For more information on either of these projects, visit the REEF Trips webpage - http://www.reef.org/fieldsurveys/schedule. To reserve your space please contact our dedicated REEF Travel Consultant at 1-877-295-7333 (REEF), or you can e-mail REEF@caradonna.com.

The Faces of REEF: Member Spotlight, Flo Bahr

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FIN hosted a Great Annual Fish Count event this summer.
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One of Flo's fun finds -- a peacock flounder catching a ride on the back of a turtle. Photo by Rick Long.

REEF members are at the heart of our grassroots marine conservation programs. Over 43,000 divers, snorkelers, students, and armchair naturalists stand behind our mission.

This month we highlight Flo Bahr (REEF member since 2001). Flo lives in Kihei, Hawaii, has conducted 186 REEF surveys, and is a Level 5 Expert surveyor. Along with Rick Long and Liz Foote, Flo helps organize the Fish Identification Network (FIN) on Maui. FIN provides an opportunity to join friends and fellow fish lovers in exploring the coral reefs of Hawaii. Maui's original FIN founders, Mike and Terri Fausnaugh, have since started FIN on Oahu. There are monthly, sometimes weekly, dives at various beaches. At every event, volunteers set up a REEF station with survey materials and identification reference guides in an attempt to lure in new afishionados! Here’s what Flo had to say about diving with REEF:

When and how did you first volunteer with REEF or become a REEF member? How did you first hear about REEF?

Way back in 2001, Liz Foote introduced me to REEF. She was so enthusiastic and knowledgeable about the ocean and fish that it encouraged me to learn more. Being relatively new to living on Maui, I had a lot to learn. Fish card in hand, I tried to identify and learn at least two new fish each time I went snorkeling or diving. I had a screensaver on my computer that flashed fish pictures and their names, the latest fish identification books and friends to debrief with after snorkeling and diving.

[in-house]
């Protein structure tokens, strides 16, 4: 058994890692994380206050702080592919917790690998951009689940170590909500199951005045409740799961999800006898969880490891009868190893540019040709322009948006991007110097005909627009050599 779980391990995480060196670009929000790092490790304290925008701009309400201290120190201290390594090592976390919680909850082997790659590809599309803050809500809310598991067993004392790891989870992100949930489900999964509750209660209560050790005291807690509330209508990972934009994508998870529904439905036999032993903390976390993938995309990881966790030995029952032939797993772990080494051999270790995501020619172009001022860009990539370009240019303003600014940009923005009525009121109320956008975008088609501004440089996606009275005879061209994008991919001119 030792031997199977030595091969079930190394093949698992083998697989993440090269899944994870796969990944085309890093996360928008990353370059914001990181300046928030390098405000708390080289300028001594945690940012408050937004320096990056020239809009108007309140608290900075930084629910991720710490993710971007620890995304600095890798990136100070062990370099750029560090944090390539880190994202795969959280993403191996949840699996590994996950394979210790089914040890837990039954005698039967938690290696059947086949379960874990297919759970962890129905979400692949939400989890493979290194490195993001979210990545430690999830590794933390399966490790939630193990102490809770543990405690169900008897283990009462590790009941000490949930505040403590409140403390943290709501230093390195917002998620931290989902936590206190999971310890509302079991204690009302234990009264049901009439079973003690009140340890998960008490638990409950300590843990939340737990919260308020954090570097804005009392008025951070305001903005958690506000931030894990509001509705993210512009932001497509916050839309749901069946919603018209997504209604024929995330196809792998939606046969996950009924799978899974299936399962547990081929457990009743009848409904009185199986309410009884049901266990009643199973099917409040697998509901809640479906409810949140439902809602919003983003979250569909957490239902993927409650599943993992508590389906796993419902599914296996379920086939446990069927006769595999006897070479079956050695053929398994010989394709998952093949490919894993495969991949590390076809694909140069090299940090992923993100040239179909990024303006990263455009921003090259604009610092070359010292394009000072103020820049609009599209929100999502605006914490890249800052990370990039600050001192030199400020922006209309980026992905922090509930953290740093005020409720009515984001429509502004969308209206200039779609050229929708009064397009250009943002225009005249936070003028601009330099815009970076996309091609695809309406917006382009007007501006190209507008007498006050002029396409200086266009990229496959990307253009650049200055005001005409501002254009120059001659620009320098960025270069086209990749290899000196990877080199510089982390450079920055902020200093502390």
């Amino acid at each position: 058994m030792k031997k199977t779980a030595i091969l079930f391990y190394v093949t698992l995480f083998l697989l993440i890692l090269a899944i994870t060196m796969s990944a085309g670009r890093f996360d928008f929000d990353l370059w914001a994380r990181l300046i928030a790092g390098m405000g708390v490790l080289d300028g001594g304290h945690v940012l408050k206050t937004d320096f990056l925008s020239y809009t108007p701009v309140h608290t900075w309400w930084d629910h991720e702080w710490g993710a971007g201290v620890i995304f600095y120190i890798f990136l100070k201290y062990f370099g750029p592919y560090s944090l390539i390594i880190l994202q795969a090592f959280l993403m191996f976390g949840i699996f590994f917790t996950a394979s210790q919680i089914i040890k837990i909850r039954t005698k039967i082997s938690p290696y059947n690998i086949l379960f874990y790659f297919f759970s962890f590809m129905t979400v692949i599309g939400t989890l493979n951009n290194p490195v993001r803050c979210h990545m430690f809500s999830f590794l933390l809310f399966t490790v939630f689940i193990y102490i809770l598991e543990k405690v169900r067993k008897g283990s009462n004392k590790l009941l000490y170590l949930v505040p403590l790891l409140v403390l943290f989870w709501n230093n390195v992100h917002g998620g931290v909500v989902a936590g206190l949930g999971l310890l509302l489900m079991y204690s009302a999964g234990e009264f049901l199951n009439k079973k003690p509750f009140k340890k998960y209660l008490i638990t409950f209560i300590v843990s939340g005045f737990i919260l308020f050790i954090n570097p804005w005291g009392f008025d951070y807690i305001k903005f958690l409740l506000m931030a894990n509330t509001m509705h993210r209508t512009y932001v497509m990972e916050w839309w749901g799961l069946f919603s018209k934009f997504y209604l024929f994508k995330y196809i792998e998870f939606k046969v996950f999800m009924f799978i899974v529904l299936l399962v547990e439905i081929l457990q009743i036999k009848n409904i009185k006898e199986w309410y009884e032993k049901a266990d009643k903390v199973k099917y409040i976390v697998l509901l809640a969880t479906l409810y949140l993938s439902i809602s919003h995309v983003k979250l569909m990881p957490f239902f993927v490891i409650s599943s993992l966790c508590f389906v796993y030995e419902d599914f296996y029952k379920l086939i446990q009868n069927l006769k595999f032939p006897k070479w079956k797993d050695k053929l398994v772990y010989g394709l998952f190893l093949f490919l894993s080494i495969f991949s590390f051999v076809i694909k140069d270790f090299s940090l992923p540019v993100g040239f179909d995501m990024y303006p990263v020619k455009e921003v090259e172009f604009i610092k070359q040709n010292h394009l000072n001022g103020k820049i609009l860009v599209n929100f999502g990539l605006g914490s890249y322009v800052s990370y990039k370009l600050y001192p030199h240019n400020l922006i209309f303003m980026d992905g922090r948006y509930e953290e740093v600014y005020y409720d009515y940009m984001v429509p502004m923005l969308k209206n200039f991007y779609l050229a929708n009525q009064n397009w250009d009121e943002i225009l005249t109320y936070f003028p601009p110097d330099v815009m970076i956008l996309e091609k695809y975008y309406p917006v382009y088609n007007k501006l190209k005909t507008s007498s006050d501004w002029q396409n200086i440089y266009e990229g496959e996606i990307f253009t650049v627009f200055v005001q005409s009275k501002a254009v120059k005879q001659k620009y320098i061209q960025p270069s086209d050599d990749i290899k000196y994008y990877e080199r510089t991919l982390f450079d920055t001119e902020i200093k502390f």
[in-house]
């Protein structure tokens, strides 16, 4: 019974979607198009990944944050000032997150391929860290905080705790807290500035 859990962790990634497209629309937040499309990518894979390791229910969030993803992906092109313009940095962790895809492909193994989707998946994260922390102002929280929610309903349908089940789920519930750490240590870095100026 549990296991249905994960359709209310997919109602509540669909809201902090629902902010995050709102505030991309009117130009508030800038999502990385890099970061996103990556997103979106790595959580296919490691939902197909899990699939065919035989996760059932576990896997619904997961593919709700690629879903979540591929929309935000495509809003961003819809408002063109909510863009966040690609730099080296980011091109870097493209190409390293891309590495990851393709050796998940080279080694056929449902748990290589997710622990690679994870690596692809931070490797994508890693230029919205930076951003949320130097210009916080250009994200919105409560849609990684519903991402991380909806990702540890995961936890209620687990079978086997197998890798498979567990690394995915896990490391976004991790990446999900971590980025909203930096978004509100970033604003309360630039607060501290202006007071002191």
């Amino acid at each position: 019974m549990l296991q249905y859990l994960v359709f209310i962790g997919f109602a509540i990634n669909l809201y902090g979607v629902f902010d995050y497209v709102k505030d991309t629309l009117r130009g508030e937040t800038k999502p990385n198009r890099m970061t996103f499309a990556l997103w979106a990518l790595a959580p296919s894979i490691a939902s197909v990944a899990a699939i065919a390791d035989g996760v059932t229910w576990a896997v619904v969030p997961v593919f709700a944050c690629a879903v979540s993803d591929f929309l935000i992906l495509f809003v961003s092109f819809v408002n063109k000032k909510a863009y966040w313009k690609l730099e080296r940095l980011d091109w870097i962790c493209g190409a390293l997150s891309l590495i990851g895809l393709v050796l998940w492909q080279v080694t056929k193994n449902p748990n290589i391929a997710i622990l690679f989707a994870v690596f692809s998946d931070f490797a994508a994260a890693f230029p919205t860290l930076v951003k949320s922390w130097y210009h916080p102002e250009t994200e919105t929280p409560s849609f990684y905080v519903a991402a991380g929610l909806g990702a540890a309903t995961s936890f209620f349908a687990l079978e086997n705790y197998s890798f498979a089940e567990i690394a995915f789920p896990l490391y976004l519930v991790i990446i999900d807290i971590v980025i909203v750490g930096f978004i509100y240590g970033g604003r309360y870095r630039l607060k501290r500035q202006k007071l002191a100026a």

What is your favorite part about being a REEF member?

The friendships I have developed and “talking fish” with friends has become my favorite part of doing REEF surveys. We even started a club called FIN, for Fish Identification Network, and we meet once a month for REEF surveys, socializing, and FOOD. The club is open to anyone who has an interest in fish, and we have a nice, flexible group. New people swim along with more experienced surveyors, and we all have fun after with eating and talking about what we saw that day.

In your opinion, what is the most important aspect of REEF’s projects and programs?

The fun and friendships are great, but the REEF surveys are so valuable to scientists, students, and other avid fish folks. There is just not a wealth of information about what fish are where and in what quantities, so our data can be helpful in determining the health of our declining reefs and can also give swimmers an idea of what might be seen in different areas.

What is the most fascinating fish encounter you’ve experienced? Is there a fish you haven’t seen yet diving, but would like to?

There are so many cool and surprising things to see in the ocean. Just last week, at Maonakala while snorkeling, we saw a Coronetfish taking a ride on a turtle. A couple of months ago while diving at Wailea Point, we saw a turtle with a strange lump on its back that turned out to be a resting Flowery Flounder. As for what I want to see -- a seahorse! Recently we were diving Wailea Point because of reports of seahorses being seen by a few divers. We searched and searched while diving in just 10-15 feet of water. We couldn’t find them but will keep on looking until we do. It will be so cool when I find a seahorse and get to add it to my survey!

Outstanding in their Field: Featured REEF Field Station, San Diego Oceans Foundation

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REEF is proud to partner with over 130 dive shops, dive clubs, individuals, and other organizations as REEF Field Stations